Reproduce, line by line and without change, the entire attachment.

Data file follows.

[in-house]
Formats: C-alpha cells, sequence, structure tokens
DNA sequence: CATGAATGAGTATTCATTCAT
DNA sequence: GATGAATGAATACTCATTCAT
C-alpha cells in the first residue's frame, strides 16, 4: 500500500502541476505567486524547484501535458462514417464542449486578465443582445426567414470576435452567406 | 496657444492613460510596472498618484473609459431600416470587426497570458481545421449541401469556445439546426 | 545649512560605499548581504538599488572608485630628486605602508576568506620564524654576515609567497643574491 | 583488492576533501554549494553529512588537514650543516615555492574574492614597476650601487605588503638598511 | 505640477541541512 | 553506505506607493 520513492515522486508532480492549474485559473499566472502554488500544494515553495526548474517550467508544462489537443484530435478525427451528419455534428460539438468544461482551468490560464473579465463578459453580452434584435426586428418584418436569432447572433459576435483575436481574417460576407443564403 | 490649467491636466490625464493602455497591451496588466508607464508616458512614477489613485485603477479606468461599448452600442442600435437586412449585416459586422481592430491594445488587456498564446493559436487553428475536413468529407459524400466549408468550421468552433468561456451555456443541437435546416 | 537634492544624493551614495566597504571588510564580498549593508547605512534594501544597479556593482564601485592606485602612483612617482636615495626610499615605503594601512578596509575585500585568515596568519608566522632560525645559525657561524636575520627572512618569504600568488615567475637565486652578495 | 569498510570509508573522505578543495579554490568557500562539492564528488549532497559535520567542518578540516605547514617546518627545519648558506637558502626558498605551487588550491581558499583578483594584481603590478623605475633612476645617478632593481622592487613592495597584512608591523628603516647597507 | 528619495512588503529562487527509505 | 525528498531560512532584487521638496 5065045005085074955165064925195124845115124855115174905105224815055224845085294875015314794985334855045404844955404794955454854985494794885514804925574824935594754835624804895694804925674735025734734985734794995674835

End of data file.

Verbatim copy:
[in-house]
Formats: C-alpha cells, sequence, structure tokens
DNA sequence: CATGAATGAGTATTCATTCAT
DNA sequence: GATGAATGAATACTCATTCAT
C-alpha cells in the first residue's frame, strides 16, 4: 500500500502541476505567486524547484501535458462514417464542449486578465443582445426567414470576435452567406 | 496657444492613460510596472498618484473609459431600416470587426497570458481545421449541401469556445439546426 | 545649512560605499548581504538599488572608485630628486605602508576568506620564524654576515609567497643574491 | 583488492576533501554549494553529512588537514650543516615555492574574492614597476650601487605588503638598511 | 505640477541541512 | 553506505506607493 520513492515522486508532480492549474485559473499566472502554488500544494515553495526548474517550467508544462489537443484530435478525427451528419455534428460539438468544461482551468490560464473579465463578459453580452434584435426586428418584418436569432447572433459576435483575436481574417460576407443564403 | 490649467491636466490625464493602455497591451496588466508607464508616458512614477489613485485603477479606468461599448452600442442600435437586412449585416459586422481592430491594445488587456498564446493559436487553428475536413468529407459524400466549408468550421468552433468561456451555456443541437435546416 | 537634492544624493551614495566597504571588510564580498549593508547605512534594501544597479556593482564601485592606485602612483612617482636615495626610499615605503594601512578596509575585500585568515596568519608566522632560525645559525657561524636575520627572512618569504600568488615567475637565486652578495 | 569498510570509508573522505578543495579554490568557500562539492564528488549532497559535520567542518578540516605547514617546518627545519648558506637558502626558498605551487588550491581558499583578483594584481603590478623605475633612476645617478632593481622592487613592495597584512608591523628603516647597507 | 528619495512588503529562487527509505 | 525528498531560512532584487521638496 5065045005085074955165064925195124845115124855115174905105224815055224845085294875015314794985334855045404844955404794955454854985494794885514804925574824935594754835624804895694804925674735025734734985734794995674835